Since nattokinase also contains vitamin K2, it has some circulatory benefits that can help decrease the risk of osteoporosis as well. Vitamin K2 aids in circulation by removing excess calcium from the blood, where it can create unwanted plaque build up, and instead allowing the calcium to be used in building bones where it belongs.

Another key ability of nattokinase was more recently discovered. A study out of Taiwan has found that the nattokinase enzyme may also help to prevent Alzheimer’s disease. The enzyme has the ability to dissolve amyloid fibrils, which build up as plaque in the brain and can lead to brain cell damage. When this happens, the brain suffers cognitive impairment and Alzheimer’s may result.

The researchers also found that the nattokinase enzyme could dissolve fibrils that contribute to diabetes and central nervous system degeneration. Other valuable effects of nattokinase include:

  • helping with joint and muscle pain
  • inhibiting hardening of arteries
  • breaking down unwanted wastes in the blood
  • breaking down undigested proteins in the gut
  • increasing the body’s natural production of plasmin
  • May help prevent varicose veins, muscle spasms, and pain

With all these benefits, you can see how this enzyme can play a key role in your overall health, and it should be no surprise to find it as an ingredient in Jon Barron’s proteolytic enzyme formula, pHi-Zymes.  You may be wondering why Jon Barron created a formula with multiple systemic enzymes, not just nattokinase. As it turns out, each enzyme is specific as to the protein it works on and what reaction it facilitates with that enzyme. In other words, by definition, no single systemic enzyme can accomplish everything.

Different proteolytic enzymes, for example, serve to break down the protective proteins around viruses, bacteria, malignant cells, yeasts, and allergens — actually digesting and destroying the protein-based defense shield of these pathogens and thereby leading to their ultimate elimination. Other proteolytic enzymes in the formula help clear out Circulating Immune Complexes. Others help to remove scarring in arterial tissues. And others help reduce pain and inflammation.

The bottom line is that you want to be be sure to look for a formula that has a balance of different types of proteolytic enzymes as opposed to just nattokinase, if you’re looking to optimize your health benefits.

Some may question the use of using a soy-derived product for health.  Note that when soy is fermented, is neutralizes the harmful effects on your hormones. But more importantly, what you get in a supplement is not natto, the food derived from fermenting soy—but nattokinase, the purified enzyme extracted from natto. In other words, there’s virtually no soy left in nattokinase.  Just be sure to look for a brand that uses non-GMO Nattokinase since most soy is genetically modified.  We want to start with 540 FU per day, and work your way up to taking 1620 FU a day—spread out over three doses per day, or higher–for major repair, detoxification, or for performance athletes.

Do not take any type of proteolytic enzyme: if nursing or pregnant, if you have history of an ulcer, or if taking blood thinners. Do not take days before having elective surgery.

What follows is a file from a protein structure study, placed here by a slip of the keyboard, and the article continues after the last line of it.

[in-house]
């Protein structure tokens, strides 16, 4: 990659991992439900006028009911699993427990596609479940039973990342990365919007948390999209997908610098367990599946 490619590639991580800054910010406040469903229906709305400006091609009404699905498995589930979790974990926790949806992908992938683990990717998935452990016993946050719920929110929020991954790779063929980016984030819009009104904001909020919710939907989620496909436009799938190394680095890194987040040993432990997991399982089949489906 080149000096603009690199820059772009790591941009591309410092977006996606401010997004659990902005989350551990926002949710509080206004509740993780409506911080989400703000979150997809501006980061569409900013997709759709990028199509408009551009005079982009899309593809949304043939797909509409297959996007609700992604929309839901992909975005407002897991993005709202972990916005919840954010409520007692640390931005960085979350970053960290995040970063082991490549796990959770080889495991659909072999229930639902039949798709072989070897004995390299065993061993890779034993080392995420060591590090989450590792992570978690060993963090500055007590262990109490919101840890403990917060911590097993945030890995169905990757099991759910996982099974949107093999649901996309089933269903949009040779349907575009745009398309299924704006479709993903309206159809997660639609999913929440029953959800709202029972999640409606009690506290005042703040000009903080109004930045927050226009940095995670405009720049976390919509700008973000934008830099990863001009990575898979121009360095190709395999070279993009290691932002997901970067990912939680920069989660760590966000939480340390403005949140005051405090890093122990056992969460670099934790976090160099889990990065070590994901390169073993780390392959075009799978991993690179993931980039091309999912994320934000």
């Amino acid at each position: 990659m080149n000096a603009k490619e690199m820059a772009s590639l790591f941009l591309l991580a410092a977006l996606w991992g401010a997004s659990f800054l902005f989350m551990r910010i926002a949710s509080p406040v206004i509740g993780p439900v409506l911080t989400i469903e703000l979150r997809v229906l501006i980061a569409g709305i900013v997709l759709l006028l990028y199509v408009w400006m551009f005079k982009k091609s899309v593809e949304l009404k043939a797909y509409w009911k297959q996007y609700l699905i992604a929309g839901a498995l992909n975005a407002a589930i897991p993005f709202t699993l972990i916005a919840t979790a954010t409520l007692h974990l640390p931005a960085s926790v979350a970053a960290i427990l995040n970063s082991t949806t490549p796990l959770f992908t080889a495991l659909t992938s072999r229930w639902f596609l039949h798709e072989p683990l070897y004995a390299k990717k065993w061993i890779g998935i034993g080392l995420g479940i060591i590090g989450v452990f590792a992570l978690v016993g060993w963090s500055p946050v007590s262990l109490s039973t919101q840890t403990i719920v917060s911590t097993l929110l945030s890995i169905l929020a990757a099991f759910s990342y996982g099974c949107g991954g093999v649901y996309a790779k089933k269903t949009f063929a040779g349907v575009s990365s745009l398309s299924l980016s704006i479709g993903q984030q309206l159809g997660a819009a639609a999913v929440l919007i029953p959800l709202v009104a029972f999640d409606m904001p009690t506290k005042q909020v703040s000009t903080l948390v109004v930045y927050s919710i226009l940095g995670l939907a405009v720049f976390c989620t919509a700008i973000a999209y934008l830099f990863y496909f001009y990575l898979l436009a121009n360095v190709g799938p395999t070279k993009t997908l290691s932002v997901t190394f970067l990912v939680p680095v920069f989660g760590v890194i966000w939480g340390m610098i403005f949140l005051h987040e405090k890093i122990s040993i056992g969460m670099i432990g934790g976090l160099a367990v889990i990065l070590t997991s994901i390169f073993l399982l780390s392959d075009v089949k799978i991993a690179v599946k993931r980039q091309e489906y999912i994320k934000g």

More about the health benefits of proteolytic enzymes.



Meet the Robin Hood of Science

A Little Girl Gives Coins To A Street Musician And Gets The Best Surprise In Return

Jon Barron on Echinacea

In this week’s excerpt from Lessons from the Miracle Doctors, Jon Barron begins his discussion of immune boosters by looking at Echinacea.

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“Not only are natural immune boosters safer than the drug-based approach (having fewer side effects), they are also far more powerful than their pharmaceutical counterparts. Let’s take a look at some of the more powerful immune boosters available.

Echinacea (purple coneflower) is truly a miracle herb. It was ‘discovered’ in the late 1800s by a traveling salesman named Joseph Meyer, who learned about it from the Plains Indians while traveling out West. He brewed it up as an alcohol tincture and sold it as a cure-all—demonstrating its effectiveness by letting rattlesnakes bite him and then drinking his tonic. Needless to say, he never got sick, from whence comes the phrase ‘snake oil.’

How does Echinacea work? First, it contains echinacoside, a natural antibiotic comparable to penicillin in effect, which can kill a broad range of viruses, bacteria, fungi, and protozoa. This makes it invaluable in wound healing and in the treatment of infectious diseases. Research has also reported Echinacea’s efficacy in treating colds, flu, bronchitis, and tuberculosis. Echinacea also contains echinacein, a biochemical that protects against germ attack by neutralizing the tissue-dissolving enzyme hyaluronidase, produced by many germs. Among the many pharmacological properties reported for Echinacea, macrophage activation has been demonstrated most convincingly. One study showed that Echinacea extracts can boost T-cell production by up to 30 percent more than immune-boosting drugs.

There are two primary varieties of Echinacea: Echinacea purpurea and E. angustifolia. They are similar, but also have complementary properties. Formulas that use both are more likely to be effective. It’s also worth noting that potency runs from seed (greatest potency) to root to leaf to almost none in the flower. And, of course, herb quality is paramount.

Over the last few years, there have been several studies that claimed to debunk Echinacea’s ability to boost the immune system and fight colds. Suffice it to say that the studies were either flawed in design (reviews of previously flawed studies), used the wrong parts of the Echinacea plant (flowers and leaves rather than roots and seeds), or used it at the wrong strength. Forget the studies—Echinacea still stands as one of the best immune boosters available.”

These Tests Detect Cancer Earlier, Why Aren’t They More Common?!